Take heart, DIYers: you <em>can</em> install a faucet, even if you don't have much (or any) plumbing experience! With preparation, patience, and the right tools, our easy‐to‐follow instructions will see you through.

How to Replace a Bathroom Faucet

Take heart, DIYers: you can install a faucet, even if you don't have much (or any) plumbing experience! Too many people find even basic plumbing repairs intimidating; the truth is that with preparation and patience, many jobs that would otherwise cost a pretty penny can be done on your own. While there is the potential for plenty of swearing and muttering under one's breath, the right tools and instructions will see you through.

Supplies you'll definitely need:
Supplies you might need:
  • A basin wrench (if the nuts holding the faucet are difficult to turn with a standard wrench)
  • Penetrating oil (to help ease out an old, rusted faucet)

Removing the Old Faucet

Step 1: Turn the water supply off. You can do this either at the stop valves under the sink or at the water meter. With the valves closed, turn the faucet on to drain any standing water in the lines.

Pro Tip: Not all of the water remaining in the lines will drain, so put down a paint tray, dish pan or towel to catch whatever does end up spilling out. This will also come in handy when removing the drain trap, which will contain dirty water (and hair, and gunk…)

Step 2: Under/behind the sink, you'll see the lift rod for the faucet's pop‐up drain coming straight down. On that rod there should be a C or U‐shaped piece with a screw going through it; this piece is called the clevis. It connects the lift rod to the lift rod strap, or bracket (the long flat piece with holes). Remove or loosen the clevis screw to free the lift rod.

Step 3: Moving down the lift rod strap, you'll see that it's connected to a horizontal pivot rod coming out of the drain pipe. The pivot rod is usually secured to the lift rod with a spring clip ‐ pinch the clip to disconnect the rods. Then loosen the nut holding the pivot rod to the drain.

Step 4: Unfasten the nuts from the supply lines at the faucet shanks ‐ the threaded pipes that come straight down from the faucet. Newer single handle faucets may have a different connection for the water supplies ‐ whatever the design, simply loosen the nuts and remove the supply lines from the faucet. If they're in good shape, you can use them again. If not, replace them.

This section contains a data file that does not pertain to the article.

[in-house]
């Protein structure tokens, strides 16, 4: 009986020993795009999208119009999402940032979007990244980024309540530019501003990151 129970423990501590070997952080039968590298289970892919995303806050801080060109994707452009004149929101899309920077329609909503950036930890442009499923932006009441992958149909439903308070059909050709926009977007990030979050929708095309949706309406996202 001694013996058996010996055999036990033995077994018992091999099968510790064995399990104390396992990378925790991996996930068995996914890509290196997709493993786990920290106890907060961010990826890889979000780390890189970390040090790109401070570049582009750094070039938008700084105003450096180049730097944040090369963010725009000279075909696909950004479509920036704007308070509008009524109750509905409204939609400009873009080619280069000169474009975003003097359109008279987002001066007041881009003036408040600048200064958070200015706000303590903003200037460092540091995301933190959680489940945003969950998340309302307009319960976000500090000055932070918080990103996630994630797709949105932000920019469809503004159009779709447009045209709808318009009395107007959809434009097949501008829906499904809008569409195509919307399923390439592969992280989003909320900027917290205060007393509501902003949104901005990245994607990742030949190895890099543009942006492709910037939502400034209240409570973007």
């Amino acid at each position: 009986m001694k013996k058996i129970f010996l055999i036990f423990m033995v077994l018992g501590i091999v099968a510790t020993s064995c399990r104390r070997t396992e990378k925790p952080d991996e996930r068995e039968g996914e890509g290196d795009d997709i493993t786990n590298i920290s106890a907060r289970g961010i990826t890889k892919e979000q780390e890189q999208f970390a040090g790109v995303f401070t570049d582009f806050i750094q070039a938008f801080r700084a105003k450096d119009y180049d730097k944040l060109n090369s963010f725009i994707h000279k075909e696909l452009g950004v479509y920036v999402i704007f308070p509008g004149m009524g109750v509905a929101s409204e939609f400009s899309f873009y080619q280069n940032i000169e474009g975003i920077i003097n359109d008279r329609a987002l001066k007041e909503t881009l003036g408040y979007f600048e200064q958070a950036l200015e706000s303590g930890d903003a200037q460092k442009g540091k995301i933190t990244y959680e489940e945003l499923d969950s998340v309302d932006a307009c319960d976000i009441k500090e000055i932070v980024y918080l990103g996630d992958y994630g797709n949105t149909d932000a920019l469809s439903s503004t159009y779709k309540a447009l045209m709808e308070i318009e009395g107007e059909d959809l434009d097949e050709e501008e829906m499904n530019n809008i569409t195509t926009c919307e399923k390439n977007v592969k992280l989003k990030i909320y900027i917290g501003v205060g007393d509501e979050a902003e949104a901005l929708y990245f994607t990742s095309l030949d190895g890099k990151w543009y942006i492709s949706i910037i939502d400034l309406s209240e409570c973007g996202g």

Step 5: Most faucets stay put thanks to what are called jamb nuts: large nuts on the underside of the sink. Others may use basic nuts and bolts along with a metal bracket. Loosen and remove whatever kind of nuts from the shanks/bolts. You should be able to pull the faucet out at this point.

Pro Tip: If the connection to the sink won't budge because it's rusted out, an application of penetrating oil should do the trick. You may need to let the oil sit for hours ‐ or even overnight ‐ for the worst cases of corrosion.

Step 6: To remove the drain assembly from the sink, begin by loosening the slip nuts on the trap where it connects to the drain tailpiece (the straight section of pipe coming down from the sink).

Step 7: Loosen the large locking nut holding the tailpiece at the bottom of the sink. Push the tailpiece up to pop out the drain flange inside the sink.

Step 8: Inside the sink, remove the whatever plumbing putty is left behind; the area around the flange needs to be clean for the new install.

Installing the New Faucet

Having to remove the old faucet will make installing the new one much easier: you know the names of things and have a good idea of where they go. You should be enjoying the new faucet in no time!

Step 1: Insert faucet shanks through the base gasket/deck plate, then into the holes of the sink.

Step 2: Thread the jamb nuts onto the faucet shanks; align the faucet from above the sink and fully tighten the nuts using a wrench. Don't overtighten!

Step 3: Connect your water supply lines to the faucet shanks; use a wrench to ensure a tight connection.

Step 4: Drop the lift rod for the pop‐up drain through the hole at the back of the faucet ‐ you'll be attaching it to the drain pipe's pivot rod a few steps.

Step 5: Roll out a length of plumber's putty about the size of a pencil and place it around the underside of the drain flange. Feed the drain tailpiece through the basin opening. Thread the flange onto the tailpiece, positioning the pivot rod to point backwards to the wall.

Step 6: Using the clevis assembly, connect the lift rod to the lift rod strap/bracket (the piece with holes). Then utilize the spring clip to connect the strap/bracket to the horizontal pivot rod coming out of the drain.

Step 7: Connect the drain assembly and trap to in‐wall piping: hand‐tighten the nuts.

Step 8: Make sure you've installed faucet properly by removing the aerator from the end of the spout and turning the handles on full blast. Then turn the water supply back on. Listen as the new faucet sputters and struggles for life. Let the lines flush for one full minute (without moving the handles) to remove any debris, and check below for any leaks.

Step 9: Once flushed, turn the faucet off and replace the aerator.

Congratulations, you did it! Now wash your hands… they're filthy!

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